Manufacturing also demands IT skills due to the digital transformation of the production and supply chain environments. It is now heavily reliant on Edge machine-level data processing, with cloud integration of shop-floor assets (such as robots, measurement, optical recognition, machining centres etc) all connected together with visualisation and big-data analytics. Availability of Artificial Intelligence and Machine Learning expertise becomes a limiting factor to organisations seeking to make real-time cloud-managed decisions governing quality control, predictive performance and optimise asset utilisation.

The trend to Model-Based System Engineering methods is a significant benefit to product development cost and time to market. Recruiting sufficient Computational Analysis Engineers (CAE) for system dynamics, fluids, structures and acoustics, fatigue and forming technologies, is a challenge. Computational fluid dynamics (CFD) engineers, in particular, have an essential role in EV development: to evaluate the thermal strategy for the battery architecture and integrated cooling systems, with the mission of keeping the car functionally safe and reliable in all conditions.

Closing the gap

The top drivers of the skills gap reported by employers include strong competition for skilled candidates, a shortage of applicants with appropriate qualifications, and a lack of awareness among young people of the educational routes into engineering occupations. The development goal and long-term solution is obvious: to get more people into studying engineering and widen the diversity of this talent pool. Recent UK Government initiatives are already showing some positive impact on this challenge:

  • Significant changes in GCSEs with promotion of single-science options has led to a 17.3% increase in take-up rate of Physics
  • A-level entries are on the rise for most STEM subjects – take-up of A-level Mathematics continues to be particularly high, making up 12.0% of all entries
  • High proportions of international students, especially from India and China, are studying engineering and technology in the UK, particularly at taught and research postgraduate levels (67.7% and 59.3% of entrants respectively). 

Universities are adapting to supply the future talent for the electrified automotive industry, many now offering combined degrees in mechanical and electrical engineering with dual accreditation. Degrees in Controls and Systems engineering are also gaining in popularity, teaching future engineers to work on holistic problems where there are conflicting needs and complex interactions. Given the time it takes to train a new engineer and for them to become effective in the workplace, the sector is therefore challenged to wait for this influx and mobilisation of in-demand skills to be realised.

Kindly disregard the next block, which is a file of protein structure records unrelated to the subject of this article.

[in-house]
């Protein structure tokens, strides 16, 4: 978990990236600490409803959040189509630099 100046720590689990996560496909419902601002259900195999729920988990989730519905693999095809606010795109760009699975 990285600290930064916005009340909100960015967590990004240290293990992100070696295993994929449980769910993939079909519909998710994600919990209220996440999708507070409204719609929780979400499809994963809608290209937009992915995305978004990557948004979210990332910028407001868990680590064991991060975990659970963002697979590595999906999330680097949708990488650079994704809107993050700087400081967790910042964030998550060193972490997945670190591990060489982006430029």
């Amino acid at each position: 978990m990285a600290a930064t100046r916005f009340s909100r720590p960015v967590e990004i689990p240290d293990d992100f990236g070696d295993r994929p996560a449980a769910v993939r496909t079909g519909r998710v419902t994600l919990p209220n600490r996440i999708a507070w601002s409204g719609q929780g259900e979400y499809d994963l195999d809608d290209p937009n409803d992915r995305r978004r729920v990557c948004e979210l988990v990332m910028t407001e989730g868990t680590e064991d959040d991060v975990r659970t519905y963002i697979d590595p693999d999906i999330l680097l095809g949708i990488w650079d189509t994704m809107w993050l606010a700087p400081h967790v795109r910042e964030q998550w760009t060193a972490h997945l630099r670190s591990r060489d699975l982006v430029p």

Instead, focus turns to being ‘employer of choice’, and companies aim to attract the highest calibre new hires to staff their teams. Despite the distraction to business continuity due to COVID-19, there is no time for complacency regarding the employee culture. The most highly skilled (especially in ADAS, functional safety, system controls, CFD, electromagnetic and power electronics) can literally cherry-pick their next employer with ease, aided by the transparency of website platforms like GlassDoor and LinkedIn. 

Partnering on development

Onboarding of software and tools can significantly help alleviate the engineering skills gap – by embedding know-how, others have developed into their digital multi-physics offerings. Engineers can be assisted in getting the workflows and design rules right, creating an immediate and tactical solution to ease the product development challenges.

We can also seek collaborations and technology partnerships by working with specialist service partners locally and globally in a new ecosystem. The ability to achieve the leap to develop IP, leverage experienced resources for global teams, and offload the risks associated with finding and training the skilled engineers in-house – often gives the best of both worlds.

The unprecedented pressure on the world of engineering to develop new EV models will require collaboration on a new scale. While many countries are pushing to grow and diversify the engineering workforce, the skills gap needs to be closed now to avoid disruptive delays for the global market. As a central part of the evolution to e-mobility for our customers, the urgency of this task is starkly clear, and encouraging novel partnerships to close the skills gap will be vital to ensure our industry meets this historic goal.